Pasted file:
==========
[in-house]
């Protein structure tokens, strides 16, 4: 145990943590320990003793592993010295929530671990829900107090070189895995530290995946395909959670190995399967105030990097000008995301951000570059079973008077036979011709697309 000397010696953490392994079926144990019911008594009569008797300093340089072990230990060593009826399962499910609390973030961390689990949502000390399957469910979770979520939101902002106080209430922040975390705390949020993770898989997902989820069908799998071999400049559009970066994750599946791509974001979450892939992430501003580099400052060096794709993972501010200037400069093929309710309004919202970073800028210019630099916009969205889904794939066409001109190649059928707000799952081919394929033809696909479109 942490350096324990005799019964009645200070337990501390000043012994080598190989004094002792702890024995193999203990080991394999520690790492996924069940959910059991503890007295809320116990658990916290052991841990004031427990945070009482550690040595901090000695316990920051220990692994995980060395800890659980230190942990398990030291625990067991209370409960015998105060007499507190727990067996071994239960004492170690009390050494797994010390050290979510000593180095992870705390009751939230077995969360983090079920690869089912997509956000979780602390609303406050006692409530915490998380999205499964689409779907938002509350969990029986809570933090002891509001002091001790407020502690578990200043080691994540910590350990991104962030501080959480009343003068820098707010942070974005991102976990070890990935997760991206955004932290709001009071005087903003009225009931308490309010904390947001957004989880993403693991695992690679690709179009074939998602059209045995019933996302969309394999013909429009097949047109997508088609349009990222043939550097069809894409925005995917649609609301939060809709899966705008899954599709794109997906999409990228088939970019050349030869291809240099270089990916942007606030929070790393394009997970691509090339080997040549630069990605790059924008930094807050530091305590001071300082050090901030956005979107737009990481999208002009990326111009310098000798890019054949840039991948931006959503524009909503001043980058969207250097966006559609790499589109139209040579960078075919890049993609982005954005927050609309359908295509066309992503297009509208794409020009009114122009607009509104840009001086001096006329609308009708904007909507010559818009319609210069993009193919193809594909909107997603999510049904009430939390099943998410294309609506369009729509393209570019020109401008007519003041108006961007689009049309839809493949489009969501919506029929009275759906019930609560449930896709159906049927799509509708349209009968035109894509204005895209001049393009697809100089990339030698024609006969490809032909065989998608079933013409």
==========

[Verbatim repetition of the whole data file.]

[in-house]
């Protein structure tokens, strides 16, 4: 145990943590320990003793592993010295929530671990829900107090070189895995530290995946395909959670190995399967105030990097000008995301951000570059079973008077036979011709697309 000397010696953490392994079926144990019911008594009569008797300093340089072990230990060593009826399962499910609390973030961390689990949502000390399957469910979770979520939101902002106080209430922040975390705390949020993770898989997902989820069908799998071999400049559009970066994750599946791509974001979450892939992430501003580099400052060096794709993972501010200037400069093929309710309004919202970073800028210019630099916009969205889904794939066409001109190649059928707000799952081919394929033809696909479109 942490350096324990005799019964009645200070337990501390000043012994080598190989004094002792702890024995193999203990080991394999520690790492996924069940959910059991503890007295809320116990658990916290052991841990004031427990945070009482550690040595901090000695316990920051220990692994995980060395800890659980230190942990398990030291625990067991209370409960015998105060007499507190727990067996071994239960004492170690009390050494797994010390050290979510000593180095992870705390009751939230077995969360983090079920690869089912997509956000979780602390609303406050006692409530915490998380999205499964689409779907938002509350969990029986809570933090002891509001002091001790407020502690578990200043080691994540910590350990991104962030501080959480009343003068820098707010942070974005991102976990070890990935997760991206955004932290709001009071005087903003009225009931308490309010904390947001957004989880993403693991695992690679690709179009074939998602059209045995019933996302969309394999013909429009097949047109997508088609349009990222043939550097069809894409925005995917649609609301939060809709899966705008899954599709794109997906999409990228088939970019050349030869291809240099270089990916942007606030929070790393394009997970691509090339080997040549630069990605790059924008930094807050530091305590001071300082050090901030956005979107737009990481999208002009990326111009310098000798890019054949840039991948931006959503524009909503001043980058969207250097966006559609790499589109139209040579960078075919890049993609982005954005927050609309359908295509066309992503297009509208794409020009009114122009607009509104840009001086001096006329609308009708904007909507010559818009319609210069993009193919193809594909909107997603999510049904009430939390099943998410294309609506369009729509393209570019020109401008007519003041108006961007689009049309839809493949489009969501919506029929009275759906019930609560449930896709159906049927799509509708349209009968035109894509204005895209001049393009697809100089990339030698024609006969490809032909065989998608079933013409």